1979’s The Dancers of Arun is the second volume in Elizabeth A. Lynn’s Chronicles of Tornor.
Morven, Lord of Tornor, was obliged by custom to give his orphaned nephew Kerris a place within his household. Thanks to Kerris’ missing right arm, lopped off by a raider when Kerris was a child, that place can never be that of a proper warrior. But the otherwise useless young man does have a talent for letters. The Keep needs its scribes, even if it does not think much of them.
Orphan he may be, but Kerris is not utterly lacking in immediate family members. After years of silence, Kerris’ older brother Kel arrives to take Kerris south with him — that is, if that’s what Kerris would like. Having little to tie him to rustic Tornor, Kerris chooses to go south.
Kel is part of a group of wandering chearis, masters of an art that is one part dancing and one part hand-to-hand combat. We might call what they do martial arts. While chearis will not willingly kill, they are remarkably adept at fighting. Daring a cheari to personal combat is an express route to humiliation.
Many of the chearis have other gifts, which is how the town of Elath, which many Chearis call home, came to be called a witch town. Kel, for example, is telepathic. So, as it turns out, is Kerris. The pair share a mental link. This is a welcome revelation to Kerris, who has hitherto regarded this ability as a nuisance. Travelling with the chearis will give Kerris the chance to master this talent.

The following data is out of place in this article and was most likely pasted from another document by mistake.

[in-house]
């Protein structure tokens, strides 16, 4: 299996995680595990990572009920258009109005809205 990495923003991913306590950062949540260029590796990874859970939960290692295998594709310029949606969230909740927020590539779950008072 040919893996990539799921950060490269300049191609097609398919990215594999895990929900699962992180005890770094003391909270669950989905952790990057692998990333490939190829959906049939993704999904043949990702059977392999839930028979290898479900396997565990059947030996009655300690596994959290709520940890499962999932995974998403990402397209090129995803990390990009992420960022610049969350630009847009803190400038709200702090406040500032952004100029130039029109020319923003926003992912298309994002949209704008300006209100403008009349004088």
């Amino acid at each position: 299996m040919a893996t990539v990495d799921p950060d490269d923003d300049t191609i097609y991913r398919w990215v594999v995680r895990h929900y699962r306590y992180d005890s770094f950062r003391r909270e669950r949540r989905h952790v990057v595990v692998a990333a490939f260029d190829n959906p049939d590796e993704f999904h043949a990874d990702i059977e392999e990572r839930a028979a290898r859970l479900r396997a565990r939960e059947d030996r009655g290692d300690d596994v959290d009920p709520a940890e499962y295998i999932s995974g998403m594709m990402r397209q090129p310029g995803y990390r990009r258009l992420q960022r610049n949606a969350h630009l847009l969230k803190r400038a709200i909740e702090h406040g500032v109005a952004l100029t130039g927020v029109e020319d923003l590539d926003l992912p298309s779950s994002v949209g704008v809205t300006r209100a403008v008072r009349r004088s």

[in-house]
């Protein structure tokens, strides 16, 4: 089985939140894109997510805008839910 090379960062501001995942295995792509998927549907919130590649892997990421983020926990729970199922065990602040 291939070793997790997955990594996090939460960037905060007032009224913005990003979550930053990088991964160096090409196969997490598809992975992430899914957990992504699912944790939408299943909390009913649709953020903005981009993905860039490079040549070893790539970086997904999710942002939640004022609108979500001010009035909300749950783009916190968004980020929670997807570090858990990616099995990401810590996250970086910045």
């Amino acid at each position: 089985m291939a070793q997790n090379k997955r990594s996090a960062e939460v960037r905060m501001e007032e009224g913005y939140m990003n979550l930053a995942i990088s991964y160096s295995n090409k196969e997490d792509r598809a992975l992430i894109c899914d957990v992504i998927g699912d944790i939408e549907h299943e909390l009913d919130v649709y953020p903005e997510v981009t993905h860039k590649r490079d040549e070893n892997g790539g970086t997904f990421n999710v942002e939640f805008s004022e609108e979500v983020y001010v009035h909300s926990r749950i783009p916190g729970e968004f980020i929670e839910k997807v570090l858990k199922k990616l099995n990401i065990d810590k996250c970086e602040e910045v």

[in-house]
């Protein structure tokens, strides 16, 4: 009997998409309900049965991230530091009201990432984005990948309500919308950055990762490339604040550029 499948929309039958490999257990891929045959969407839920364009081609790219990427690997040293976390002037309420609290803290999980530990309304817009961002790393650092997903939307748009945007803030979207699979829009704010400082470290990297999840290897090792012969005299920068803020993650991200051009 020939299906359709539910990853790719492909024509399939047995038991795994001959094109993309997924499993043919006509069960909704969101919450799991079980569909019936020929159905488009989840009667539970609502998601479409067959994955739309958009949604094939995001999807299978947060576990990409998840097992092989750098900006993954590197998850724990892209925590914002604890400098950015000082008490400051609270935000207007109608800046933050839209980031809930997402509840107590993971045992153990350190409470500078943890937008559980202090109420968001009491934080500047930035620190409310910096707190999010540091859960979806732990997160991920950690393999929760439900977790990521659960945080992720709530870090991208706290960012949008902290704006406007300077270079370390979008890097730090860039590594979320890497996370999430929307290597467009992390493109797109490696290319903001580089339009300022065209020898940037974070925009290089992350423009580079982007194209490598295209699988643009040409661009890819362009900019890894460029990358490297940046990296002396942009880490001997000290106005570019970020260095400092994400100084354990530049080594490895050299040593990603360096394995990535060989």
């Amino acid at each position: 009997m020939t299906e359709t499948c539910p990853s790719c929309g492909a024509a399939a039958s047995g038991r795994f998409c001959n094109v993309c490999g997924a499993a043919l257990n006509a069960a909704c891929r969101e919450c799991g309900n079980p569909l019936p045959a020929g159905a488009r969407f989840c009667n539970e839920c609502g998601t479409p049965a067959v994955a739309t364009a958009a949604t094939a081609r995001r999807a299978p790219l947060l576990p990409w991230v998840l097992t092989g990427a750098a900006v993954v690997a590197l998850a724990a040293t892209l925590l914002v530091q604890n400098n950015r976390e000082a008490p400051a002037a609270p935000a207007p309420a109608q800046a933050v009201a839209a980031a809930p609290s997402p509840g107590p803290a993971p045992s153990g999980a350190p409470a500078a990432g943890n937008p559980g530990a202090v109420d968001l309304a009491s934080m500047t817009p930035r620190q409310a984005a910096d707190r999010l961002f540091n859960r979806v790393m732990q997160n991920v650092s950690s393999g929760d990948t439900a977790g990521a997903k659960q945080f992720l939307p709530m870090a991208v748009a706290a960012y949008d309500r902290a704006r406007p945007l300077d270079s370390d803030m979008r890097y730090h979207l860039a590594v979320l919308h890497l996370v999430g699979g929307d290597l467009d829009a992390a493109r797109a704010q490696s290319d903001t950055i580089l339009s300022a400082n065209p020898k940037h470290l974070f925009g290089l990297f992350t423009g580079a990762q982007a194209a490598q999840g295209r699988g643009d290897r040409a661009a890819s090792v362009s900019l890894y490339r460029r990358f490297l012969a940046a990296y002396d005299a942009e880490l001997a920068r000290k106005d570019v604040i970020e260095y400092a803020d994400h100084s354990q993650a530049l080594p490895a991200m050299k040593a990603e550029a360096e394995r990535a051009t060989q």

Although the region is currently at peace, that does not mean it is peaceful. Raiders have targeted Elath. Why is unclear; the raiders appear to have at least one witch-talent, the ability to shield their minds. If Elath is to learn what motivates the raiders, and how to end their raids, then the people of Elath and the chearis will have to find some way to speak to them.
There’s a fair amount of tastefully depicted sex in this book, which is fine by me. That said, I could have lived without the incestuous affair between Kel and Kerris. As I recall, problematic romance is a defining element of the Tornor stories; The Northern Girl has a rather questionable romance between superior and subordinate. Ah well. Still less off-putting than Heinlein.
This could very easily have turned into a story about a young man whose Very Special Power allows him to save his land from the Faceless Horde. That’s not the story Lynn wants to tell. The raiders have a reason to target Elath in particular and while their behavior is often regrettable, it is comprehensible. They are not Chaotic Evil. While killing all the raiders might be viscerally satisfying, casual genocide would violate the chearis way. Finding out who the raiders are and what their motivation might be allows for a better, if imperfect, solution.
Of course modern readers can feel free to ignore this little lesson, as we have learned that drone missiles can solve all foreign and domestic policy challenges.
Lynn’s prose is engaging. Her pacing is rather leisurely despite the brevity of the book. The focus is on issues of personal growth rather than on grand, impersonal geopolitics. Readers interested in a quiet story may be diverted by this narrative.